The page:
OPEC unlikely to cut production
no surprise here. why would they want to cut production when oil is at $~60 a barrel? they'd cause a nasty oil shock that could permanent damage the world's economies
fossil_fuel: I think the news media is reporting that demand for oil has been declining.
depends on who's numbers you believe. if demand has been declining, why has the price remained fairly constant in the low to mid 60's? if demand is declining and the price is staying the same, it would mean that supply is declining as well... and i don't think that most people are ready to admit that we've reached peak oil.... YET
i would agree that demand GROWTH is slowing, however.
Considering that I'm paying less than the inflation-adjusted price of gasoline in 1974, they could jack the price of a barrel a few bucks, and I'd be hard pressed to get pissed off over it.
One, reason why the Arabs will be keeping the spigots for the crude oil max'ed out, wide-open is to blunt the fact that Geo. Bush Jr. said that we the USofA is going to be petreolum independent within x years. This is scarcing the $hit out of the Middle East. Remember, what else do those countries export outside of that region? Pastashios, dates, and various other inconsequential nick-nacks, and their pastashios are repidly being pushed aside by the Calif pastashio. Those countries will be in world of hurt when and IF the USofA finds that it is not necessary to buy crude oil from them. And in the short-term, to take advantage of the record high oil prices.
OPEC to keep pumping at full tilt
Cartel president says there are too many geopolitical factors to cut production; Iran issues warning to regulators.
March 8, 2006: 8:41 AM EST
VIENNA (Reuters) - OPEC reassured Wednesday it will keep oil output close to the limit to bring prices within consumers' comfort zone and fill supply gaps, but a threat by Iran to review its oil exports undermined the message.
Iran issued its warning at the United Nations' International Atomic Energy Agency, even as the nation's oil minister sat down across town with OPEC colleagues to discuss oil output, export disruptions in Nigeria and Iraq, and prices above $60 a barrel.
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OPEC ministers said there will be no change to the group's 28 million barrels per day (bpd) ceiling that has been in place since July 2005, despite forecasts for lower demand in spring. An OPEC delegate told Reuters a formal agreement had been reached.
"There are simply too many geopolitical factors to change production," OPEC President Edmund Daukoru said.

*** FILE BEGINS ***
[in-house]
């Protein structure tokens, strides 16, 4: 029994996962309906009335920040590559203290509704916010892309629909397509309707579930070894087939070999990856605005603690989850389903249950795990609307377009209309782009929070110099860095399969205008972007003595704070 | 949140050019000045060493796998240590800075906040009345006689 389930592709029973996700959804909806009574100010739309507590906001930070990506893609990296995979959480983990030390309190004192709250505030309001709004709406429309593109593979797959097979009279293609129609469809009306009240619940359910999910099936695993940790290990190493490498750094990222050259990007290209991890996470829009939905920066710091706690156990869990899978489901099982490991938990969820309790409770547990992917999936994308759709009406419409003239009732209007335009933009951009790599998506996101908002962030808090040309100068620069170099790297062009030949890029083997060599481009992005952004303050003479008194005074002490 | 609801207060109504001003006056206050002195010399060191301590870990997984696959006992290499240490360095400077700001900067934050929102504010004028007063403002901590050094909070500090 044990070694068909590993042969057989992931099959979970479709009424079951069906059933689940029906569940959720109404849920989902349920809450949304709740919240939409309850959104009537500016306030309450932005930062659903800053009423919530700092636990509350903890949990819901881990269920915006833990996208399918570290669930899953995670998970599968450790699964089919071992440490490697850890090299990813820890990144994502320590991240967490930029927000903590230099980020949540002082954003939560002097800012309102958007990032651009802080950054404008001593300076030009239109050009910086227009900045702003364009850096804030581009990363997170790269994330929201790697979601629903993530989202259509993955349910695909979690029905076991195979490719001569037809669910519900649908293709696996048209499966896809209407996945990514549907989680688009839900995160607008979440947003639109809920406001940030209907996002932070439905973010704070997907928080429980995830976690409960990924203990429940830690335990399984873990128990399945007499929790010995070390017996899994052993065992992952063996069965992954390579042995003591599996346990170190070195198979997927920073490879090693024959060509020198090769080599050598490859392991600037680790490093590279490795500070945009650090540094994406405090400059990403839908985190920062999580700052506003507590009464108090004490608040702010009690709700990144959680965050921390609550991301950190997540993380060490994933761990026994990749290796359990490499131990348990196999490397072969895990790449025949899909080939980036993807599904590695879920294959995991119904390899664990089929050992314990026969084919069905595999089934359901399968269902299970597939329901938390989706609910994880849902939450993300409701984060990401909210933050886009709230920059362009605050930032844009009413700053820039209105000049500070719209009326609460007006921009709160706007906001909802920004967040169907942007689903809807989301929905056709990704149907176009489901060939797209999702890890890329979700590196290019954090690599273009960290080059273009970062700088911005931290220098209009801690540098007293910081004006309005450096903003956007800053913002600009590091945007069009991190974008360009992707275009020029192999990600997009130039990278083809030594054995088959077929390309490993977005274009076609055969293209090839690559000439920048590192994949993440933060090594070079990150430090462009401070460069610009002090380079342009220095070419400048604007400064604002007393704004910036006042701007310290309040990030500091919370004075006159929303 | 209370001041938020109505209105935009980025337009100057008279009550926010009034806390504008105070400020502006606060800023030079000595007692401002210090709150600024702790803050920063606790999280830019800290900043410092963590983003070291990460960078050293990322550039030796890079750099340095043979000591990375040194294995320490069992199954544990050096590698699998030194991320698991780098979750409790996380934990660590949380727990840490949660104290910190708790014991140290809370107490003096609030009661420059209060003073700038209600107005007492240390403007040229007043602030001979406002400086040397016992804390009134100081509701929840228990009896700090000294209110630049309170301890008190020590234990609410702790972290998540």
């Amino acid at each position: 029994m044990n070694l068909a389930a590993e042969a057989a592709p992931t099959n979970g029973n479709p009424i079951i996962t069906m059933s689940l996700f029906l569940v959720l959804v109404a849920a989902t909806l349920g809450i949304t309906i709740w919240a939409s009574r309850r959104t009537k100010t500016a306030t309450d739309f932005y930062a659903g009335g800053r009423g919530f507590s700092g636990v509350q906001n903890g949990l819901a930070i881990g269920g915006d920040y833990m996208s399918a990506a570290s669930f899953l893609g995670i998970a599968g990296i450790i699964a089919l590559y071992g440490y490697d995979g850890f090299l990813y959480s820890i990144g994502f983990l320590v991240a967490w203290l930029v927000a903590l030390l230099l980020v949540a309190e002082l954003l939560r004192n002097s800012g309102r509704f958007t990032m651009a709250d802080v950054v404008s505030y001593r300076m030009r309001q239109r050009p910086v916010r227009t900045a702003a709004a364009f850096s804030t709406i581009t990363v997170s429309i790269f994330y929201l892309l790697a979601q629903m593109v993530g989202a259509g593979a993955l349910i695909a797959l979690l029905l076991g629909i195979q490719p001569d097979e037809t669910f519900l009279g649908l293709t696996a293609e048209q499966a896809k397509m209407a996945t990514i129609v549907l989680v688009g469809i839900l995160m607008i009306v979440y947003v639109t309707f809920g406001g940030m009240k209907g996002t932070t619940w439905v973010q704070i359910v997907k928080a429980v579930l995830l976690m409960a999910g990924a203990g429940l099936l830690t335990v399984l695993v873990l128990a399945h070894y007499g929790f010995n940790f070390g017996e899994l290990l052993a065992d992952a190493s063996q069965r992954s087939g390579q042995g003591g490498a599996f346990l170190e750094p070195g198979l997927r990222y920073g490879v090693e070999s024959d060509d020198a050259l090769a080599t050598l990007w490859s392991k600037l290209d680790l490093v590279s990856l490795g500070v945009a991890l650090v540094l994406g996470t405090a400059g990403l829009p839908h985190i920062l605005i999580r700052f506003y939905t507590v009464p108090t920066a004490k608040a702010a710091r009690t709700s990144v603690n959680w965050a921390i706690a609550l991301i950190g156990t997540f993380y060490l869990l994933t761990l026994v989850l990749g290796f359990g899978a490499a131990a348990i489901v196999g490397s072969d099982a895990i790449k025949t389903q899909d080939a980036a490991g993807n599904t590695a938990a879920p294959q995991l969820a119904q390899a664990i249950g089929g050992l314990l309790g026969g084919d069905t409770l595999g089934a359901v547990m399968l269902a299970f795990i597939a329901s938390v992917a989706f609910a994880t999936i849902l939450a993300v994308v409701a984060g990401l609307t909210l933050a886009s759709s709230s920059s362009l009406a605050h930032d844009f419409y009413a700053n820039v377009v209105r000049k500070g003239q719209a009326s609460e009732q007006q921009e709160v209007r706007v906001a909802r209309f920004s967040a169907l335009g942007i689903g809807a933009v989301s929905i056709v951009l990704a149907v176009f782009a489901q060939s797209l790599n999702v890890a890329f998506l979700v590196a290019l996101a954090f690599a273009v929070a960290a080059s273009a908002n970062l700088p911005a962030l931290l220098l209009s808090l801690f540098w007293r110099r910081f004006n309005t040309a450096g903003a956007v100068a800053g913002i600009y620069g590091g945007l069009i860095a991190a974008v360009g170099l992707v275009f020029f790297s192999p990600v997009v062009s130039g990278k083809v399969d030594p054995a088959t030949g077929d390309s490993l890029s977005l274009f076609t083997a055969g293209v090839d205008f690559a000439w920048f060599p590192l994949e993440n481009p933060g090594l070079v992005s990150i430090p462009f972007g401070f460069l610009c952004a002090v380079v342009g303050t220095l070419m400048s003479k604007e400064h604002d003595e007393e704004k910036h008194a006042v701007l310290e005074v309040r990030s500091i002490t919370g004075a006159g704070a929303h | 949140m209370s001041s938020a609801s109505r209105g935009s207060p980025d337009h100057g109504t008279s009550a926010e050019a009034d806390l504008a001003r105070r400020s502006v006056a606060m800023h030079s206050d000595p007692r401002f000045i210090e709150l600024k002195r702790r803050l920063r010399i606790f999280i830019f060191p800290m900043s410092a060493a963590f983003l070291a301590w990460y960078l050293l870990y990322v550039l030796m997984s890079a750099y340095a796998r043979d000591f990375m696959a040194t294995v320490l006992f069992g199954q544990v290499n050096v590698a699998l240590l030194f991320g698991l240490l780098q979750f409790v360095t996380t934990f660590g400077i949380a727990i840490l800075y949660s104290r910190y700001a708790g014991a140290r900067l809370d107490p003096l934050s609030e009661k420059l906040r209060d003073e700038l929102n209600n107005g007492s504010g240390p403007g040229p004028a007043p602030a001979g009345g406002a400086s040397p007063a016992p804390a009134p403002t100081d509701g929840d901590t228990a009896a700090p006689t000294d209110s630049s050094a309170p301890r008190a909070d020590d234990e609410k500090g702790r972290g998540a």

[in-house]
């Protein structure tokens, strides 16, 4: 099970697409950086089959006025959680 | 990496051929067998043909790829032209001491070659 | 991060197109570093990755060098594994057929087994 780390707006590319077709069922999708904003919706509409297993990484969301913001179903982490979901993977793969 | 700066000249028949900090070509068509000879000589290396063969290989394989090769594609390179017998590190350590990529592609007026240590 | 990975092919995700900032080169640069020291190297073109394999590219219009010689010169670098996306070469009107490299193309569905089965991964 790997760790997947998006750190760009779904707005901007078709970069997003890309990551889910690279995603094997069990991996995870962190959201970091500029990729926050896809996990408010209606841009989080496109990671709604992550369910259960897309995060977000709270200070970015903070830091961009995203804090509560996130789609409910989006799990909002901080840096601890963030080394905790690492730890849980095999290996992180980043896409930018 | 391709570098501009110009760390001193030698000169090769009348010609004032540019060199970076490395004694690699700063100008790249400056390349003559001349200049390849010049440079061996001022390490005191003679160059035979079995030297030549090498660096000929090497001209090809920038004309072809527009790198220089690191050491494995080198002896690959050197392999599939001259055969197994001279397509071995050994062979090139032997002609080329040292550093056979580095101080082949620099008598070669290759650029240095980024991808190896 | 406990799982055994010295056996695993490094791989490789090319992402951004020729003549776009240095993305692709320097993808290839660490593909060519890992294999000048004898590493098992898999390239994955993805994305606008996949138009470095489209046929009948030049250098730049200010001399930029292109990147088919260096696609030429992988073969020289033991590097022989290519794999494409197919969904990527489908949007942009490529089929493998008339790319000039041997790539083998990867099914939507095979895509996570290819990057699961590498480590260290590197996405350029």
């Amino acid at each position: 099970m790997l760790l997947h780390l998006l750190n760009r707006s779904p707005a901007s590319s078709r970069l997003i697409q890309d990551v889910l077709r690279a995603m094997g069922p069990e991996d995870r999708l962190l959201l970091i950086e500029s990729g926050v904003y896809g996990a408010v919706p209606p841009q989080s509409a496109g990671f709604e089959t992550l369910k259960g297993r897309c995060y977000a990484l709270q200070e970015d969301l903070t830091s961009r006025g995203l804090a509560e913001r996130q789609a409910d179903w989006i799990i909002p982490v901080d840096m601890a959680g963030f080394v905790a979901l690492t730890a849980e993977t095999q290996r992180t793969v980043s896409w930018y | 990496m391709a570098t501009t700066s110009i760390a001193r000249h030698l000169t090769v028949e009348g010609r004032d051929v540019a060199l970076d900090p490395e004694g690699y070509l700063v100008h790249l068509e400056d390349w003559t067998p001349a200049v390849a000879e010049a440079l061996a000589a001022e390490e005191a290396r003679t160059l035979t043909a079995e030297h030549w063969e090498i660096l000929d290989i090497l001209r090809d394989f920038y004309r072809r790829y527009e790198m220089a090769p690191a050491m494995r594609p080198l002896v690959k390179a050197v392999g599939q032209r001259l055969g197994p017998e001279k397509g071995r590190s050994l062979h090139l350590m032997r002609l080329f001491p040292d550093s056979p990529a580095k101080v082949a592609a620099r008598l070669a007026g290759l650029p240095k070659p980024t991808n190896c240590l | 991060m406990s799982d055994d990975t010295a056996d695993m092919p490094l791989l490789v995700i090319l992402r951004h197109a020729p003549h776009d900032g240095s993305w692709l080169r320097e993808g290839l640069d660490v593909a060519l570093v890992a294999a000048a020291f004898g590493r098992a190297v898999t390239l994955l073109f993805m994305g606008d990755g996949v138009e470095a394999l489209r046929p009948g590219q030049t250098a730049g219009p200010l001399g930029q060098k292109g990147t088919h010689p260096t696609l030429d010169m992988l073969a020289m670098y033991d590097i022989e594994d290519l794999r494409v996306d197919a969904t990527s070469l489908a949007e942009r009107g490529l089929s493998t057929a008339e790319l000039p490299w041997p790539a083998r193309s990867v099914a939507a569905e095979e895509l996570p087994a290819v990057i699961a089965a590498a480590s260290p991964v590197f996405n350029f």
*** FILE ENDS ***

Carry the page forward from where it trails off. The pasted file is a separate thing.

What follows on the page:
At the Vienna-based IAEA, the tone hardened in talks over Iran's uranium enrichment work. Failure to agree could leave the world's fourth-biggest oil exporter at risk of sanctions.
Javad Vaeedi, deputy secretary of Iran's Supreme National Security Council, said Iran would have to review its oil policies if world pressure grew over its atomic program.
Rebel attacks have cut exports from the world's eighth-biggest supplier, Nigeria, by 11 million barrels since the start of the year. Fellow OPEC member Iraq is in crisis, and oil prices are at their highest level in real terms in 25 years.
On Wednesday, U.S. crude stood at $61.35 a barrel, down 23 cents.
But supply and demand numbers tell a different story.
OPEC's economists forecast world oil demand will slow in the second quarter. Iran is struggling to sell its hard-to-refine high-sulfur crude and top exporter Saudi Arabia has kept output flat since May 2004 in response to its customer needs.
Kuwaiti Oil Minister Sheikh Ahmad al-Fahd al-Sabah said OPEC is working to bring U.S. crude below $60. He believes there is no need for the organization to cut output all year.
"If we continue with the same production, I believe the price will go below $60 in the second quarter," the minister said.
Saudi Arabia, the most influential voice in OPEC, has said it believes a production cut now would be counter-productive.
Fellow OPEC ministers have lined up in support, drowning out price hawk Venezuela's call for the group to look at reducing production by 500,000 barrels daily.
Some analysts are looking with concern to the peak winter season, fearing OPEC, which pumps more than a third of the world's oil, may struggle to meet demand if output problems persist. "If demand continues to be strong we are going to be struggling," said Yasser Elguindi, senior managing director at Medley Global Advisors. "OPEC appears to be taking the view that the risks are weighted more to the upside than the downside."
Demand from the United States, consumer of a quarter of the world's oil, and China has been the main driver in a rally that has seen prices double in the past two years.
So far the world economy has coped, but analysts say an upward shift of $10 a barrel for about two years would begin to bite, driving inflation about 0.25 of a percent a year higher and paring growth by the same amount.